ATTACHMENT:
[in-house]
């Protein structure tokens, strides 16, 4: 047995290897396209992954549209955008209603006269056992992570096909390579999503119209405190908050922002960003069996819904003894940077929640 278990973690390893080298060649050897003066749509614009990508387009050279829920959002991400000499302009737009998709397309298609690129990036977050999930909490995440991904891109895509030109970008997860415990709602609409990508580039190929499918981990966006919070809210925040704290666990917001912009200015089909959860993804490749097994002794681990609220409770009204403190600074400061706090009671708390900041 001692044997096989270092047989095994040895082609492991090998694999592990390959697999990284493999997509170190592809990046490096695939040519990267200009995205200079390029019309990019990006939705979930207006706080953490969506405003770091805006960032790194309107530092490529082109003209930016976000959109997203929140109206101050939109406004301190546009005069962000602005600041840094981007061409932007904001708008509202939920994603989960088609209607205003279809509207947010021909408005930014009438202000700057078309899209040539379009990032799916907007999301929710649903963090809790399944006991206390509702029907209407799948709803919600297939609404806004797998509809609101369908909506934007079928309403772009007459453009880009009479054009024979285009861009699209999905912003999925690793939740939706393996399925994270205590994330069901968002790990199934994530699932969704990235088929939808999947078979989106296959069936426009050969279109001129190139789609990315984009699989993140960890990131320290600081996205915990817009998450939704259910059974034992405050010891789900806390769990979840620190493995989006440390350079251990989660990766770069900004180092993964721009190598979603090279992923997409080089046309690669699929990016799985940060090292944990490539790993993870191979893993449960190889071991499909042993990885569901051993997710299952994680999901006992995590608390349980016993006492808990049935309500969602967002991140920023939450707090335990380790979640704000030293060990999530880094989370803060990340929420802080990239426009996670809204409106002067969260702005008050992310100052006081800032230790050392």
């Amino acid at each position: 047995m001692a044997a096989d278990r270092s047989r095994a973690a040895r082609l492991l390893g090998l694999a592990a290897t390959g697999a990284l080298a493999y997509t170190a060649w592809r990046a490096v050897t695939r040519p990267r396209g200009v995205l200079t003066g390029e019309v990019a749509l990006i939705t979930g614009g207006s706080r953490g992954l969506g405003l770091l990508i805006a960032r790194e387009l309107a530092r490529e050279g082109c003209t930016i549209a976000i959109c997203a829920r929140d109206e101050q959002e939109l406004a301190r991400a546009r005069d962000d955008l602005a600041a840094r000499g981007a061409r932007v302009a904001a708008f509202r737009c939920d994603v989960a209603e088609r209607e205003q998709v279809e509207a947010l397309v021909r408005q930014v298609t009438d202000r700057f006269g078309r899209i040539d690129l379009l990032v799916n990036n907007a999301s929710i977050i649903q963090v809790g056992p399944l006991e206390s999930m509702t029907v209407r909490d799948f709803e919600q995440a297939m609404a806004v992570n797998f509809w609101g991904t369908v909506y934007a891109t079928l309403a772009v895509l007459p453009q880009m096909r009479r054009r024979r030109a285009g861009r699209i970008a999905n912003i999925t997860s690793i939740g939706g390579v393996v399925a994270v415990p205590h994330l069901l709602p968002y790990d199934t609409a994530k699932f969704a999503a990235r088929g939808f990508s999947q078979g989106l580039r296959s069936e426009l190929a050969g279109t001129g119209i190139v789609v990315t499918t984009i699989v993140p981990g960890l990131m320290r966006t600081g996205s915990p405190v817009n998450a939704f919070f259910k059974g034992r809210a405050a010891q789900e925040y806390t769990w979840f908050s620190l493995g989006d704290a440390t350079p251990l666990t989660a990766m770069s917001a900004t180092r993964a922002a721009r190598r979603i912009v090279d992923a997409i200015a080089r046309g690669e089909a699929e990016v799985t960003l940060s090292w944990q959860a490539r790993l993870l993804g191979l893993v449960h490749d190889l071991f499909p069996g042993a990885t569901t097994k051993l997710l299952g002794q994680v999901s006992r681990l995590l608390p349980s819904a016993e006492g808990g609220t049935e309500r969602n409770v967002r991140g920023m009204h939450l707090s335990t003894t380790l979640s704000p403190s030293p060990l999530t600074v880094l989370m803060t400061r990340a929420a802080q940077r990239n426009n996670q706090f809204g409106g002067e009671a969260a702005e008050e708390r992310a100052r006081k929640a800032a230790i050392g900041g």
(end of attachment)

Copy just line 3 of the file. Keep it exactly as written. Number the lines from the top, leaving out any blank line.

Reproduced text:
């Amino acid at each position: 047995m001692a044997a096989d278990r270092s047989r095994a973690a040895r082609l492991l390893g090998l694999a592990a290897t390959g697999a990284l080298a493999y997509t170190a060649w592809r990046a490096v050897t695939r040519p990267r396209g200009v995205l200079t003066g390029e019309v990019a749509l990006i939705t979930g614009g207006s706080r953490g992954l969506g405003l770091l990508i805006a960032r790194e387009l309107a530092r490529e050279g082109c003209t930016i549209a976000i959109c997203a829920r929140d109206e101050q959002e939109l406004a301190r991400a546009r005069d962000d955008l602005a600041a840094r000499g981007a061409r932007v302009a904001a708008f509202r737009c939920d994603v989960a209603e088609r209607e205003q998709v279809e509207a947010l397309v021909r408005q930014v298609t009438d202000r700057f006269g078309r899209i040539d690129l379009l990032v799916n990036n907007a999301s929710i977050i649903q963090v809790g056992p399944l006991e206390s999930m509702t029907v209407r909490d799948f709803e919600q995440a297939m609404a806004v992570n797998f509809w609101g991904t369908v909506y934007a891109t079928l309403a772009v895509l007459p453009q880009m096909r009479r054009r024979r030109a285009g861009r699209i970008a999905n912003i999925t997860s690793i939740g939706g390579v393996v399925a994270v415990p205590h994330l069901l709602p968002y790990d199934t609409a994530k699932f969704a999503a990235r088929g939808f990508s999947q078979g989106l580039r296959s069936e426009l190929a050969g279109t001129g119209i190139v789609v990315t499918t984009i699989v993140p981990g960890l990131m320290r966006t600081g996205s915990p405190v817009n998450a939704f919070f259910k059974g034992r809210a405050a010891q789900e925040y806390t769990w979840f908050s620190l493995g989006d704290a440390t350079p251990l666990t989660a990766m770069s917001a900004t180092r993964a922002a721009r190598r979603i912009v090279d992923a997409i200015a080089r046309g690669e089909a699929e990016v799985t960003l940060s090292w944990q959860a490539r790993l993870l993804g191979l893993v449960h490749d190889l071991f499909p069996g042993a990885t569901t097994k051993l997710l299952g002794q994680v999901s006992r681990l995590l608390p349980s819904a016993e006492g808990g609220t049935e309500r969602n409770v967002r991140g920023m009204h939450l707090s335990t003894t380790l979640s704000p403190s030293p060990l999530t600074v880094l989370m803060t400061r990340a929420a802080q940077r990239n426009n996670q706090f809204g409106g002067e009671a969260a702005e008050e708390r992310a100052r006081k929640a800032a230790i050392g900041g």